• Wouldn't we all band together and add our process pieces into the opensource arena so we could all derive benefit? Maybe, but RedHat, Ubuntu, et. al. don't seem to do that...

OK, I for one, have no idea, so I thought I would share this dream with you all and see if any dream readers out there could enlighten me, on what my dream really means!

-Mark

Wednesday Dec 05, 2007

eWeek Impressed by OpenOffice

There is a great review by eWeek on OpenOffice that is absolutely worth the read. With eWeek giving the product glowing recommendations, isn't it time that you tried out OpenOffice? Did I mention it is a free download, works on almost every operating system, and supports more languages than I thought existed!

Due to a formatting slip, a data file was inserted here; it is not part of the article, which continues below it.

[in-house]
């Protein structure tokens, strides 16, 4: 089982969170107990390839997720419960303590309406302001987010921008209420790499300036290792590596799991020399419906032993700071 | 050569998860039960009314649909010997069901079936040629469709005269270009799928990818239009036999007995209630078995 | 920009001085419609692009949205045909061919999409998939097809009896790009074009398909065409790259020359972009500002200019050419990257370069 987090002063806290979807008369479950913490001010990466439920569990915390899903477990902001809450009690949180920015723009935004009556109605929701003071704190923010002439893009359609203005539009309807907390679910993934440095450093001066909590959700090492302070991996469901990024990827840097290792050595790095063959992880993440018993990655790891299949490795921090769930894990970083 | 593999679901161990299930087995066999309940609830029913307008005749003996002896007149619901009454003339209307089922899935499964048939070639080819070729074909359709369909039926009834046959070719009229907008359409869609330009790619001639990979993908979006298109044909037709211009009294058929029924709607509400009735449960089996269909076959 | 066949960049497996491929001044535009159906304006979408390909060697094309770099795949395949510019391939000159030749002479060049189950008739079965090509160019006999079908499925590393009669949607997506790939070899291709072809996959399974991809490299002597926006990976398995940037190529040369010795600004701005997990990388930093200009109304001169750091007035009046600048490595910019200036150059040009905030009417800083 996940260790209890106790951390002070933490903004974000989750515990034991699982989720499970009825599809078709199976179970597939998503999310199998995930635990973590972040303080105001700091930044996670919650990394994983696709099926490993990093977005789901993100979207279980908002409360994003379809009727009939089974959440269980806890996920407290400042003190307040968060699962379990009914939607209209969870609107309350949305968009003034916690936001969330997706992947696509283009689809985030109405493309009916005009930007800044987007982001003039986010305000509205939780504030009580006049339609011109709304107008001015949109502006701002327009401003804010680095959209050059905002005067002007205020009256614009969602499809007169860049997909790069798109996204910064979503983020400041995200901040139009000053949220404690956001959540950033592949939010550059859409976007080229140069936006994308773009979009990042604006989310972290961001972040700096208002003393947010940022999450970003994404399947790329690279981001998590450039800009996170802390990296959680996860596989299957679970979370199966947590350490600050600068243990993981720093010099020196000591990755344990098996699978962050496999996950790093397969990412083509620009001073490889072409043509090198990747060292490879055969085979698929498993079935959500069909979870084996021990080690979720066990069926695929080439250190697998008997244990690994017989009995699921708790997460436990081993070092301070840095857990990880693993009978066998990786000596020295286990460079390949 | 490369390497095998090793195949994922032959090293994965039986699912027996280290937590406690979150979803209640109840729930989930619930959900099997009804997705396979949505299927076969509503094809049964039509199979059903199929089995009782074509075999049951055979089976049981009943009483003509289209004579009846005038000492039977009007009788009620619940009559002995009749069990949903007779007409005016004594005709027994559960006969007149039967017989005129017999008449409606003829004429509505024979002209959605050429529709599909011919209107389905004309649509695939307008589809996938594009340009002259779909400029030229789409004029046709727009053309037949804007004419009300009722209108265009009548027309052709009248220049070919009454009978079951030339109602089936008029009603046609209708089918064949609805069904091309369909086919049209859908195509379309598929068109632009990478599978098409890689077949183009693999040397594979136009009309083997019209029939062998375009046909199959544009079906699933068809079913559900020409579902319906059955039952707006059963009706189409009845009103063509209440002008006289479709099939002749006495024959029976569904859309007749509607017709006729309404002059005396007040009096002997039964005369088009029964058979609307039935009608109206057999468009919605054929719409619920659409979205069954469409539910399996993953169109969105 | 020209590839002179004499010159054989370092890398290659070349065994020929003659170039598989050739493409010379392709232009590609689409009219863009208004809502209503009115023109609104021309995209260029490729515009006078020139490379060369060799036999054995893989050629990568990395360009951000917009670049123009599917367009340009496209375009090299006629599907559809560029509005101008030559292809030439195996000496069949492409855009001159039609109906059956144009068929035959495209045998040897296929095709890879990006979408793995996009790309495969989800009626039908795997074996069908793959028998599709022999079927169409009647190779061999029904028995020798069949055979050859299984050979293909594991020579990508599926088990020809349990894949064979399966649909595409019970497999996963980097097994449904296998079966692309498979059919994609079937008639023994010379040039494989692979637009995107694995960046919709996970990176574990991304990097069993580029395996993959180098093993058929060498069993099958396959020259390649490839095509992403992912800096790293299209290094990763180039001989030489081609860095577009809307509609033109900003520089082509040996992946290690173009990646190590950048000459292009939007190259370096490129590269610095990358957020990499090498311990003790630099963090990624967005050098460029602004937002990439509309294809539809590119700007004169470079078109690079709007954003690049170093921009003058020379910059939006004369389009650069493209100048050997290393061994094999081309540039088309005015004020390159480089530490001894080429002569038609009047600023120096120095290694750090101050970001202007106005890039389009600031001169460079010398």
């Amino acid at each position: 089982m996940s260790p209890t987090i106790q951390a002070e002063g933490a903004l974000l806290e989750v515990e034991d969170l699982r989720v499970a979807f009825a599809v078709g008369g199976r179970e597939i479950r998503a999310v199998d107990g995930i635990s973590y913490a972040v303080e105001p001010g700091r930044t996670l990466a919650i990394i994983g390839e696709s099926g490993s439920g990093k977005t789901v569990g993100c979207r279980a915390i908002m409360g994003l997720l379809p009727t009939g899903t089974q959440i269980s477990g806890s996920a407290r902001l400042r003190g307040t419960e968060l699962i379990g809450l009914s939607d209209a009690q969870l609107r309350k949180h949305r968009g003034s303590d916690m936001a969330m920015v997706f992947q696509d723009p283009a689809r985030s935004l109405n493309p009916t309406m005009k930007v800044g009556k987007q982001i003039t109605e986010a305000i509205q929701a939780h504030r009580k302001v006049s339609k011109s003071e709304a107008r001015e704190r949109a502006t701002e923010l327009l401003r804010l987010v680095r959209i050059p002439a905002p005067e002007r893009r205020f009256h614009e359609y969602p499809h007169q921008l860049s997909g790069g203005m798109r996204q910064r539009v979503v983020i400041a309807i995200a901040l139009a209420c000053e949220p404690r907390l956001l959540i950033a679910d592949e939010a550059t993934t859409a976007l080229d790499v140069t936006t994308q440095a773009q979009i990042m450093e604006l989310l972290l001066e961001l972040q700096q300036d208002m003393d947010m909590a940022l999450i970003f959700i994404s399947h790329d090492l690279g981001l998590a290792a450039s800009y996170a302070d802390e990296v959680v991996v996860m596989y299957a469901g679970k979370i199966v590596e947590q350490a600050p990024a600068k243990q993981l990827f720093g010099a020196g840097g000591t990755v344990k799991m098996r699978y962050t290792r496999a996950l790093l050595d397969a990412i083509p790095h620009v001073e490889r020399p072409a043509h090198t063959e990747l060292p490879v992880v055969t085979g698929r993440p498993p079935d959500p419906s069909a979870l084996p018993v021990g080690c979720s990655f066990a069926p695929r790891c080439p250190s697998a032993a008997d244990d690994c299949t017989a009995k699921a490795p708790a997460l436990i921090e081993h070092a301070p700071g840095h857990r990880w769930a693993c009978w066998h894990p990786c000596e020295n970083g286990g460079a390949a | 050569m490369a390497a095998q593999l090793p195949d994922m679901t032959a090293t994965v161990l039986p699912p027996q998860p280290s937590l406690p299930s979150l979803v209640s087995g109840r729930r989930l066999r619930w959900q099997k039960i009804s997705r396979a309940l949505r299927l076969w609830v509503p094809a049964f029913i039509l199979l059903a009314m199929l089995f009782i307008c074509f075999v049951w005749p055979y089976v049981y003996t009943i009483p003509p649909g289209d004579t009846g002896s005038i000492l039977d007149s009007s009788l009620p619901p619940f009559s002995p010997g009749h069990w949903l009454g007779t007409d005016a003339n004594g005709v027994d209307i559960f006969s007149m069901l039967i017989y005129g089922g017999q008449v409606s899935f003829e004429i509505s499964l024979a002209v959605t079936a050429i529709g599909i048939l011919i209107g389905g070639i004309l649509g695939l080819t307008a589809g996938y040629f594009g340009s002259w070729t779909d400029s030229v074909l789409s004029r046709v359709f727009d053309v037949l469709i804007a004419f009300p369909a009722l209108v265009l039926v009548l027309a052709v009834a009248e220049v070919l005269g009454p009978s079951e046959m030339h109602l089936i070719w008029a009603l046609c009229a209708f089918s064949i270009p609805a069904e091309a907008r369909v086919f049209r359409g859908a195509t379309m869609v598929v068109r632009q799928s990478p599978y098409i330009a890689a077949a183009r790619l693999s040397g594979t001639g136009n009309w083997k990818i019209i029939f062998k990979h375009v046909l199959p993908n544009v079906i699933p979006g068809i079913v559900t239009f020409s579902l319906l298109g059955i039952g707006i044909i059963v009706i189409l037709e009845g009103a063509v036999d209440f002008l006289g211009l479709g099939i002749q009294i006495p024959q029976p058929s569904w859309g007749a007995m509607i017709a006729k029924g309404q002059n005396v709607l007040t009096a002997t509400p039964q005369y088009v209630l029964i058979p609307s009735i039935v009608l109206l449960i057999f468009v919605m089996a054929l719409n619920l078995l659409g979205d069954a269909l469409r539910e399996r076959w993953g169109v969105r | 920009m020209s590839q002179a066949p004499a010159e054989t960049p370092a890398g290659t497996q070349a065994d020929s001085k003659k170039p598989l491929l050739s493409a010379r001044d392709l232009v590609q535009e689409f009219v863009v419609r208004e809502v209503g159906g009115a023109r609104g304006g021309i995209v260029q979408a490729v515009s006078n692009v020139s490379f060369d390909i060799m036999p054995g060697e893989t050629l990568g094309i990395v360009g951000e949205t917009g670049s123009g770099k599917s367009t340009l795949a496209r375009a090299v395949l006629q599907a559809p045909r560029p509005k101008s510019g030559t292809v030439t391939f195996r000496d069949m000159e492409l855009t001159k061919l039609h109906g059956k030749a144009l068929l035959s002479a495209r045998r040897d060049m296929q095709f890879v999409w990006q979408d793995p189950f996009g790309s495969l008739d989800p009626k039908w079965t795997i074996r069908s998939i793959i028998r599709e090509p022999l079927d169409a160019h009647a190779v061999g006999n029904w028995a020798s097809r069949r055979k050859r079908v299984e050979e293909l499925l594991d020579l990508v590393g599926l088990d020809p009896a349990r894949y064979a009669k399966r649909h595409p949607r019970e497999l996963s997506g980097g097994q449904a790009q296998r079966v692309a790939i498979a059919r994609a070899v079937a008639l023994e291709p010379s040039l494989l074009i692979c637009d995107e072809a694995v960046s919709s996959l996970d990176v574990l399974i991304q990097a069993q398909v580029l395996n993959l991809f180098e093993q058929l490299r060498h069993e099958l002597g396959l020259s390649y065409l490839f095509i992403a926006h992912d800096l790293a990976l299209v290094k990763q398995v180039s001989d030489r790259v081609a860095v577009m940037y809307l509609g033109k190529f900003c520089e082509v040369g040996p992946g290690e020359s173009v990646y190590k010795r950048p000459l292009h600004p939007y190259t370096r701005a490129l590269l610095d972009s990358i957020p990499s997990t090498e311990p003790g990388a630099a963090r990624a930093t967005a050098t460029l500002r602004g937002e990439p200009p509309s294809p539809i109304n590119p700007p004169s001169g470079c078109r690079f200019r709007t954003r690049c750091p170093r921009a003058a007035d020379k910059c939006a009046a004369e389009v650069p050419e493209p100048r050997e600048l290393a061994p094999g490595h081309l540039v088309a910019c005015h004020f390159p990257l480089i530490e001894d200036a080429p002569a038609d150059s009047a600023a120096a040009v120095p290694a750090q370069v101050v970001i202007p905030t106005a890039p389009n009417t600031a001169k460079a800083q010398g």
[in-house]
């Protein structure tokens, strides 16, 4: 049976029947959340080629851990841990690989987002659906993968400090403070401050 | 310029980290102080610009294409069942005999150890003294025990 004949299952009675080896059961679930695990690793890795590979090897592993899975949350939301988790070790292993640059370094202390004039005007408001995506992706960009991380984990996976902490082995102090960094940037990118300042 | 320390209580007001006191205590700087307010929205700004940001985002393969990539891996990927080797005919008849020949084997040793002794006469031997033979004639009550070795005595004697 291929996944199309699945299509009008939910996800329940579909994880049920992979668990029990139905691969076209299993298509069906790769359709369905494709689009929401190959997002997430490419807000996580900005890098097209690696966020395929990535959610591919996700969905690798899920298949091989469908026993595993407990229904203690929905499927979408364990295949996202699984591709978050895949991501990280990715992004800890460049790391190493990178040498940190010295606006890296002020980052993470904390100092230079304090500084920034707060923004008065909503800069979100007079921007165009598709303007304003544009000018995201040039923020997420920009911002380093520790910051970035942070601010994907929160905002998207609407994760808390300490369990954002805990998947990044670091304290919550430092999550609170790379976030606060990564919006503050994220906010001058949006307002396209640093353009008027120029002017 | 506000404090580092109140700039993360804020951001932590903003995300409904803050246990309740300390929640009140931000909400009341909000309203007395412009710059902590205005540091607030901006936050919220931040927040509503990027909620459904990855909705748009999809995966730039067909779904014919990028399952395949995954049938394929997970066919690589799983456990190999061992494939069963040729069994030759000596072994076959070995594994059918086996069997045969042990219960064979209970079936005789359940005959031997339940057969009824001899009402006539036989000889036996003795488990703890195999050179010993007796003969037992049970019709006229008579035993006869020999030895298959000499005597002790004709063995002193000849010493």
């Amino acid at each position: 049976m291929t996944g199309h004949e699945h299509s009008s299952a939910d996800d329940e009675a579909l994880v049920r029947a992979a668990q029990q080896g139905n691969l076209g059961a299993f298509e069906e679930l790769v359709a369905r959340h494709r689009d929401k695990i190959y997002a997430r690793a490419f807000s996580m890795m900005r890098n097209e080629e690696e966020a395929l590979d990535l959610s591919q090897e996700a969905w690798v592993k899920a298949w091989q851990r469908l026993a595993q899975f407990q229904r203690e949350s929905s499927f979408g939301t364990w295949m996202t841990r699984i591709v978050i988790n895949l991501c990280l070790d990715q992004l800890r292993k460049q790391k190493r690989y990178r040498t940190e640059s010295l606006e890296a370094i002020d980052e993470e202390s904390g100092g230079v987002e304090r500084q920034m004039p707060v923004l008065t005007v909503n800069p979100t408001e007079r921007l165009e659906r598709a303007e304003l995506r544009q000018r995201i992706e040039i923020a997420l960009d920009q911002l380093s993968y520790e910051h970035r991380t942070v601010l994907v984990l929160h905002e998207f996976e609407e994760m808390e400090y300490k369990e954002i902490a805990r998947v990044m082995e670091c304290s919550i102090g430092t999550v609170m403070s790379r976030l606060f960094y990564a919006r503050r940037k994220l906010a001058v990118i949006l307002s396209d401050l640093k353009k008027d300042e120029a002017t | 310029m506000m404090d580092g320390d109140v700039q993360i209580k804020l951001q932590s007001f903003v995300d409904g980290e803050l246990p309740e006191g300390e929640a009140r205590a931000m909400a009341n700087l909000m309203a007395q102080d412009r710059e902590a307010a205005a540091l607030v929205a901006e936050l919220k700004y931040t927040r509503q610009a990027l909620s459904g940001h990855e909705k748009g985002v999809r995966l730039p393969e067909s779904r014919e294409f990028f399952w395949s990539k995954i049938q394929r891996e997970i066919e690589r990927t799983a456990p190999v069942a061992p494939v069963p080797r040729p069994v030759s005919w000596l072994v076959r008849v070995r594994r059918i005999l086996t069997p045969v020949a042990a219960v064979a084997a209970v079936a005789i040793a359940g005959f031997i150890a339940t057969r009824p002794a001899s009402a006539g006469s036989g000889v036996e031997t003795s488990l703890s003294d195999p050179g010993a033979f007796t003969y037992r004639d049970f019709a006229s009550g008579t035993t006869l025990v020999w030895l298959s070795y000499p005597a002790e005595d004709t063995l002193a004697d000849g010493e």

-Mark

 

Wednesday Oct 24, 2007

Google's Developer Pledge Needs Updating

Having just read ZDNet's piece on the Google's developer pledge of allegiance:

 

I can't help but think that this could be improved:

"I pledge allegence to the web" Why just the web? I love the web just as much as anyone else, but surely this is too limiting? With devices such as mobile phones, Blu-Ray devices, set-top boxes, and the like, I think that pledging allegiance to the Internet makes way more sense.

"One platform" great aspirational goal but is there really only one platform? Each web browser is its own platform, in fact each version of each browser seems to have its own nuances and could almost be considered a platform. As a developer I am also concerned about writing applications that work on way more than one platform.